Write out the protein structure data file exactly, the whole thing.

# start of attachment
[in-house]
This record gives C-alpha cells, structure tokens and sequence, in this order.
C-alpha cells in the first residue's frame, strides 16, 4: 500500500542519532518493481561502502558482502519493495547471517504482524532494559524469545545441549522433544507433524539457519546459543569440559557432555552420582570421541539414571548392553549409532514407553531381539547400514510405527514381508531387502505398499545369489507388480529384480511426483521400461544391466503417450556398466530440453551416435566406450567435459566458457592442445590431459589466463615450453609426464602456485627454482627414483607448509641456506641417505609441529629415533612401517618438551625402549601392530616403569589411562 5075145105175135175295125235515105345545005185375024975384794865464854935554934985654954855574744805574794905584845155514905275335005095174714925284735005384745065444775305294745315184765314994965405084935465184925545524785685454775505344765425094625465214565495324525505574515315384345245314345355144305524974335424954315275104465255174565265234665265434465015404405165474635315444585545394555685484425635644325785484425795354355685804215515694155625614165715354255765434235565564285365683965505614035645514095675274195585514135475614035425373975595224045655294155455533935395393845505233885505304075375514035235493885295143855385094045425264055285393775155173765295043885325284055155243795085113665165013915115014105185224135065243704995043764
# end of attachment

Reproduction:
[in-house]
This record gives C-alpha cells, structure tokens and sequence, in this order.
C-alpha cells in the first residue's frame, strides 16, 4: 500500500542519532518493481561502502558482502519493495547471517504482524532494559524469545545441549522433544507433524539457519546459543569440559557432555552420582570421541539414571548392553549409532514407553531381539547400514510405527514381508531387502505398499545369489507388480529384480511426483521400461544391466503417450556398466530440453551416435566406450567435459566458457592442445590431459589466463615450453609426464602456485627454482627414483607448509641456506641417505609441529629415533612401517618438551625402549601392530616403569589411562 5075145105175135175295125235515105345545005185375024975384794865464854935554934985654954855574744805574794905584845155514905275335005095174714925284735005384745065444775305294745315184765314994965405084935465184925545524785685454775505344765425094625465214565495324525505574515315384345245314345355144305524974335424954315275104465255174565265234665265434465015404405165474635315444585545394555685484425635644325785484425795354355685804215515694155625614165715354255765434235565564285365683965505614035645514095675274195585514135475614035425373975595224045655294155455533935395393845505233885505304075375514035235493885295143855385094045425264055285393775155173765295043885325284055155243795085113665165013915115014105185224135065243704995043764